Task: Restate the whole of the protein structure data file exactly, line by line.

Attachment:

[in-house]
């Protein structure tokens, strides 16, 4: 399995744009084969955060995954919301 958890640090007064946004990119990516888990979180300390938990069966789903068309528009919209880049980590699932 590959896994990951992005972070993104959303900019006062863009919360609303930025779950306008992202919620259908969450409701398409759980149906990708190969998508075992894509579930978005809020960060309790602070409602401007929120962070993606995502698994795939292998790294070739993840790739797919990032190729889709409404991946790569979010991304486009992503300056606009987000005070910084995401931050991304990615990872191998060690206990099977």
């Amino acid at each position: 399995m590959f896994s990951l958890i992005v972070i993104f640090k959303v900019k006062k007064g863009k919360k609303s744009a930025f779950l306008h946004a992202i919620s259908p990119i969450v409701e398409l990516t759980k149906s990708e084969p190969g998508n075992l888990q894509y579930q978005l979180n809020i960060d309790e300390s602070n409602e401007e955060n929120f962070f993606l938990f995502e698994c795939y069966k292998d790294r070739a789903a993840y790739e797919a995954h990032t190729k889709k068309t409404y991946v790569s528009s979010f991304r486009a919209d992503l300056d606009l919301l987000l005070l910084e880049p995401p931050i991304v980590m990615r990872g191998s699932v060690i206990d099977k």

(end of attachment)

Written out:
[in-house]
């Protein structure tokens, strides 16, 4: 399995744009084969955060995954919301 958890640090007064946004990119990516888990979180300390938990069966789903068309528009919209880049980590699932 590959896994990951992005972070993104959303900019006062863009919360609303930025779950306008992202919620259908969450409701398409759980149906990708190969998508075992894509579930978005809020960060309790602070409602401007929120962070993606995502698994795939292998790294070739993840790739797919990032190729889709409404991946790569979010991304486009992503300056606009987000005070910084995401931050991304990615990872191998060690206990099977």
């Amino acid at each position: 399995m590959f896994s990951l958890i992005v972070i993104f640090k959303v900019k006062k007064g863009k919360k609303s744009a930025f779950l306008h946004a992202i919620s259908p990119i969450v409701e398409l990516t759980k149906s990708e084969p190969g998508n075992l888990q894509y579930q978005l979180n809020i960060d309790e300390s602070n409602e401007e955060n929120f962070f993606l938990f995502e698994c795939y069966k292998d790294r070739a789903a993840y790739e797919a995954h990032t190729k889709k068309t409404y991946v790569s528009s979010f991304r486009a919209d992503l300056d606009l919301l987000l005070l910084e880049p995401p931050i991304v980590m990615r990872g191998s699932v060690i206990d099977k």